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The ABC exporter IrtAB imports and reduces mycobacterial siderophores


Abstract

Intracellular replication of the deadly pathogen Mycobacterium tuberculosis relies on the production of small organic molecules called siderophores that scavenge iron from host proteins$^{1}$. M. tuberculosis produces two classes of siderophore, lipid-bound mycobactin and water-soluble carboxymycobactin$^{2,3}$. Functional studies have revealed that iron-loaded carboxymycobactin is imported into the cytoplasm by the ATP binding cassette (ABC) transporter IrtAB$^{4}$, which features an additional cytoplasmic siderophore interaction domain$^{5}$. However, the predicted ABC exporter fold of IrtAB is seemingly contradictory to its import function. Here we show that membrane-reconstituted IrtAB is sufficient to import mycobactins, which are then reduced by the siderophore interaction domain to facilitate iron release. Structure determination by X-ray crystallography and cryo-electron microscopy not only confirms that IrtAB has an ABC exporter fold, but also reveals structural peculiarities at the transmembrane region of IrtAB that result in a partially collapsed inward-facing substrate-binding cavity. The siderophore interaction domain is positioned in close proximity to the inner membrane leaflet, enabling the reduction of membrane-inserted mycobactin. Enzymatic ATPase activity and in vivo growth assays show that IrtAB has a preference for mycobactin over carboxymycobactin as its substrate. Our study provides insights into an unusual ABC exporter that evolved as highly specialized siderophore-import machinery in mycobacteria.

Abstract

Intracellular replication of the deadly pathogen Mycobacterium tuberculosis relies on the production of small organic molecules called siderophores that scavenge iron from host proteins$^{1}$. M. tuberculosis produces two classes of siderophore, lipid-bound mycobactin and water-soluble carboxymycobactin$^{2,3}$. Functional studies have revealed that iron-loaded carboxymycobactin is imported into the cytoplasm by the ATP binding cassette (ABC) transporter IrtAB$^{4}$, which features an additional cytoplasmic siderophore interaction domain$^{5}$. However, the predicted ABC exporter fold of IrtAB is seemingly contradictory to its import function. Here we show that membrane-reconstituted IrtAB is sufficient to import mycobactins, which are then reduced by the siderophore interaction domain to facilitate iron release. Structure determination by X-ray crystallography and cryo-electron microscopy not only confirms that IrtAB has an ABC exporter fold, but also reveals structural peculiarities at the transmembrane region of IrtAB that result in a partially collapsed inward-facing substrate-binding cavity. The siderophore interaction domain is positioned in close proximity to the inner membrane leaflet, enabling the reduction of membrane-inserted mycobactin. Enzymatic ATPase activity and in vivo growth assays show that IrtAB has a preference for mycobactin over carboxymycobactin as its substrate. Our study provides insights into an unusual ABC exporter that evolved as highly specialized siderophore-import machinery in mycobacteria.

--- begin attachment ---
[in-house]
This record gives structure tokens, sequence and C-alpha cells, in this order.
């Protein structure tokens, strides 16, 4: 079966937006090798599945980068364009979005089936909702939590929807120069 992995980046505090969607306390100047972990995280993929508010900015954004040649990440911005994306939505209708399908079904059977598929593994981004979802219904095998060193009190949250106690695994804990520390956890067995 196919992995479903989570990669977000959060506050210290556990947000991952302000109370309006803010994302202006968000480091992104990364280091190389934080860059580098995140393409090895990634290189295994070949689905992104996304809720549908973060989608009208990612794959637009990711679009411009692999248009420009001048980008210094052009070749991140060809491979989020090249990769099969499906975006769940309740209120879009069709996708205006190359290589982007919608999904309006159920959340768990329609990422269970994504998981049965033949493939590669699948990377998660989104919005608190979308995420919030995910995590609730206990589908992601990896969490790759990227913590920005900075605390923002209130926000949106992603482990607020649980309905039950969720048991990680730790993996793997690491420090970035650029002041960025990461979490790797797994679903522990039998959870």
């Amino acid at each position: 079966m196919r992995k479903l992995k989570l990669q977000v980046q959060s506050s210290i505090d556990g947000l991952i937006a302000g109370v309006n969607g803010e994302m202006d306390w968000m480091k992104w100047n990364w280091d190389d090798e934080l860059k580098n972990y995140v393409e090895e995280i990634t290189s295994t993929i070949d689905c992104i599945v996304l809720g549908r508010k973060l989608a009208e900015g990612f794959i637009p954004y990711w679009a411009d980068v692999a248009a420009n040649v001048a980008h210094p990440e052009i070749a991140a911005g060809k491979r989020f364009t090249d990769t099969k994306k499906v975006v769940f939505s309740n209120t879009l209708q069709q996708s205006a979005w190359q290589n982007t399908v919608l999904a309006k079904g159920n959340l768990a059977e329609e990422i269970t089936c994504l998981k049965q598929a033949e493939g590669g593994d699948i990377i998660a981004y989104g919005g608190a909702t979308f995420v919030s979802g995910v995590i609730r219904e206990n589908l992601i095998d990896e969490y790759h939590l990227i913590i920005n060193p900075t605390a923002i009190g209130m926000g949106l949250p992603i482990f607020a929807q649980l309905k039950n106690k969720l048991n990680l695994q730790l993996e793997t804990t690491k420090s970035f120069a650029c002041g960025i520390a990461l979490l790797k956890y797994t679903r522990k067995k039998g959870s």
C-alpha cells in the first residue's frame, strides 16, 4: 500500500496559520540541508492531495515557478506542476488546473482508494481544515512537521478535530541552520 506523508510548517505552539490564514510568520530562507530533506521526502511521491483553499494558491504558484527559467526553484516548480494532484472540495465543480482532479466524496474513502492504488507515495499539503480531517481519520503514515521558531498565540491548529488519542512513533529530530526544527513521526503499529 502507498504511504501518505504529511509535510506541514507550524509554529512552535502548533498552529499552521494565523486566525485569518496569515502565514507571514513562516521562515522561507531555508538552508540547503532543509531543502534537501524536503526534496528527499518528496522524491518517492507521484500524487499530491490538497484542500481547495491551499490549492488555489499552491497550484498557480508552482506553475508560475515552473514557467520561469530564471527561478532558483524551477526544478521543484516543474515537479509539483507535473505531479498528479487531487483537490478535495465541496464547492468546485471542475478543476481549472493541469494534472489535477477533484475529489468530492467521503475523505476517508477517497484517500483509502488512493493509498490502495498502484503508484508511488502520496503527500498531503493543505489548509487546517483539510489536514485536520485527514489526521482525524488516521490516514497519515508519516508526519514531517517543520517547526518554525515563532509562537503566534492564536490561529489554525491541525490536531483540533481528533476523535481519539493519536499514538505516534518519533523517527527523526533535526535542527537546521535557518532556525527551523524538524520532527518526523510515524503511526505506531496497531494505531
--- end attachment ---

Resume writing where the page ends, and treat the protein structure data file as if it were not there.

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Additional indexing

Item Type:Journal Article, refereed, original work
Communities & Collections:04 Faculty of Medicine > Department of Biochemistry
07 Faculty of Science > Department of Biochemistry
Dewey Decimal Classification:570 Life sciences; biology
610 Medicine & health
Scopus Subject Areas:Health Sciences > Multidisciplinary
Language:English
Date:April 2020
Deposited On:23 Jul 2020 16:13
Last Modified:29 Jul 2020 15:29
Publisher:Springer
ISSN:0028-0836
OA Status:Closed
Publisher DOI:https://doi.org/10.1038/s41586-020-2136-9
PubMed ID:32296173

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